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Pakistan

The saviour of the affluent

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The acquittal of Shahrukh Jatoi is indicative of the fact that justice is not served but bought.

 

Shahrukh Jatoi, the main accused in the Shahzeb Khan murder case, has been acquitted by the apex court, along with the other convicts. This major development in the high profile case has been condemned and criticised all over social media.

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Khan, a 20-year-old youngster, was shot dead on the night of December 24th, 2012, after he demanded an apology from the accused, whose employee had harassed Khan’s sister. Despite the matter being settled, the accused chased the victim and gunned him down in cold blood. The matter was brought to light after which the accused, the son of an affluent landlord in Sindh, was arrested due to immense pressure from the public. However, in 2013, death penalty was awarded to Jatoi, and his friend Siraj Talpur, by the anti-terrorism court, while the other convicts were awarded with lifetime imprisonment. The parents of the deceased, however, pardoned the convicts accused of murdering their only son, but due to the terrorism charges against the accused, the capital punishment had been upheld despite the pardon.

The accused, however, were released on bail by the sessions court which had sparked anger and insecurity amongst the civil society. The sessions court’s order was challenged by the civil society and activists which led to a suo moto of the petition by the Supreme Court and eventually the order of bail was nullified. However, the death sentence was commuted to life imprisonment in 2019.

Ten years later, eventually the Supreme Court has set all the convicts free after the convicts approached the SC for the acquittal on the basis of pardon granted by the family of the deceased.

This murder case was a test case for the judiciary and the state to see whether those who are influential in this country can be brought to justice for the crimes they commit or can they get away with anything they do, unscathed. Unfortunately, the latter reflects the bitter reality of a country where the Diyat law comes as a saviour of the affluent. The provision of Diyat law – also termed as “blood money” and was introduced in Pakistan’s legal system about 32 years ago, on the order of the Shariat Appellate Bench of the Supreme Court of Pakistan. The law allows the heirs or family of the victim to forgive the murderer either after receiving blood money as compensation under section 310 of Pakistan Penal Code (PPC) or without any compensation, in the name of God, under section 309.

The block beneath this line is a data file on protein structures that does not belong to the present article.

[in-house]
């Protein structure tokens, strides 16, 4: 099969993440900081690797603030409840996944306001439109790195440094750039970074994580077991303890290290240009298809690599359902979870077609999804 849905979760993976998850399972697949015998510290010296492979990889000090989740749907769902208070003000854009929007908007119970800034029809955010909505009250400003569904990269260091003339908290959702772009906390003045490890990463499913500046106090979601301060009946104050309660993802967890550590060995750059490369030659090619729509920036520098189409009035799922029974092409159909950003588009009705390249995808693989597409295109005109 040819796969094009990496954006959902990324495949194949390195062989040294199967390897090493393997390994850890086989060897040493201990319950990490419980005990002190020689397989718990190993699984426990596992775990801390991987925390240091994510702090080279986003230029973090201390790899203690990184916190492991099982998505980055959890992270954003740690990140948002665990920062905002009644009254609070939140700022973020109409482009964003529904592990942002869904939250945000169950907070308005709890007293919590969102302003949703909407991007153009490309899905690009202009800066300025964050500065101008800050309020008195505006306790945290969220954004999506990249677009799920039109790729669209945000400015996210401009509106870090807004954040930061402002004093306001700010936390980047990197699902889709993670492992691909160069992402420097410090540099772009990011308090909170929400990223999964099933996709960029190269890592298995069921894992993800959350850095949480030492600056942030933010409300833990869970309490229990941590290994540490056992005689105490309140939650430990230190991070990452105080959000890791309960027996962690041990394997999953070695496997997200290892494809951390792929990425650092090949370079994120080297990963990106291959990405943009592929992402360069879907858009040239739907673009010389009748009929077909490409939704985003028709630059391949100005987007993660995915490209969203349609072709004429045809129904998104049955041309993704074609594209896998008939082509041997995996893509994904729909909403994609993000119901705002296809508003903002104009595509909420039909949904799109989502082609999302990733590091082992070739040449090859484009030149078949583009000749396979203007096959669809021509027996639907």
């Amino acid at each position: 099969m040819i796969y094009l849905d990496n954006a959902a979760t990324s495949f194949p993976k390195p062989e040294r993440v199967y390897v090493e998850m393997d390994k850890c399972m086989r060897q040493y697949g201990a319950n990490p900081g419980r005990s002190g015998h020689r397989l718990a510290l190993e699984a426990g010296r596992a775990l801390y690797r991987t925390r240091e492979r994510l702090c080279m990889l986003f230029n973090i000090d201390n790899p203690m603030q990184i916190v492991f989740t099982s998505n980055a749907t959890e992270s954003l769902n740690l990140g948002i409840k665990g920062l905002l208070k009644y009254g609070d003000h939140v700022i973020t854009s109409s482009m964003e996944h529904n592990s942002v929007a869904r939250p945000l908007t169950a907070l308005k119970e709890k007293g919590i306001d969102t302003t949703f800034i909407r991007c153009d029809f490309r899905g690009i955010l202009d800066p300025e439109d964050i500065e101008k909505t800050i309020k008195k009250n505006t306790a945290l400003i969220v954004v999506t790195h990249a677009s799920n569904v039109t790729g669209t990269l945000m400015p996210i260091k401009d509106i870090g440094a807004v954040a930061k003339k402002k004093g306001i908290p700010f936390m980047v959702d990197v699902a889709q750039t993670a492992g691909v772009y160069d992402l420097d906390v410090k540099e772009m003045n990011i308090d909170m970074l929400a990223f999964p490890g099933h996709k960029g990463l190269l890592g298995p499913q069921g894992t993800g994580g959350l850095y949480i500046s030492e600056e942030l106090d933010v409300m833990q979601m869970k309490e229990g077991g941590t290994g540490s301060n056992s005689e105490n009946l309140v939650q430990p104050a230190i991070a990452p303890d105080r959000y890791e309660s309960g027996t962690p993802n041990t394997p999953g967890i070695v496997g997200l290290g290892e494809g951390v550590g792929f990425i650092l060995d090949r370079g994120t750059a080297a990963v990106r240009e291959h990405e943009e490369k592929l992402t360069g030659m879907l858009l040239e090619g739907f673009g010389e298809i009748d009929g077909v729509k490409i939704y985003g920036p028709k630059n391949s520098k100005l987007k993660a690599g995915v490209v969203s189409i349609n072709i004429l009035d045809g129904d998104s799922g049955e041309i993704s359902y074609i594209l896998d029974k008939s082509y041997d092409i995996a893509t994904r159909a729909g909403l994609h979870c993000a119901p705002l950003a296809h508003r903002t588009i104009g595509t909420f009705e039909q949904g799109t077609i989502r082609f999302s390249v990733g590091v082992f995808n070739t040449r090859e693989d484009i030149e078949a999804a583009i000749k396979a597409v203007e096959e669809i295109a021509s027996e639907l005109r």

The justice system of the state is largely undermined when power is granted to the heirs to pardon the murderers. This law presents a lacuna in our legal system which has time and again been manipulated by the powerful to get away with a crime as heinous as a murder.

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Raymond Davis, an American national, was acquitted despite being charged with the murder of two Pakistanis, after reaching an agreement with the families of the victims. The brother of the feminist activist and social media model Qandeel Baloch, was also acquitted of the charge after the parents of the victim pardoned their son for murdering his own sister in the name of honour. Earlier this year, the accused in the Nazim Jokhio murder case, including the Pakistan Peoples Party (PPP) MPA Jam Awais and MNA Jam Karim, were pardoned by the widow of the victim who asserted that “justice can’t be served in Pakistan” and left the matter in hands of God.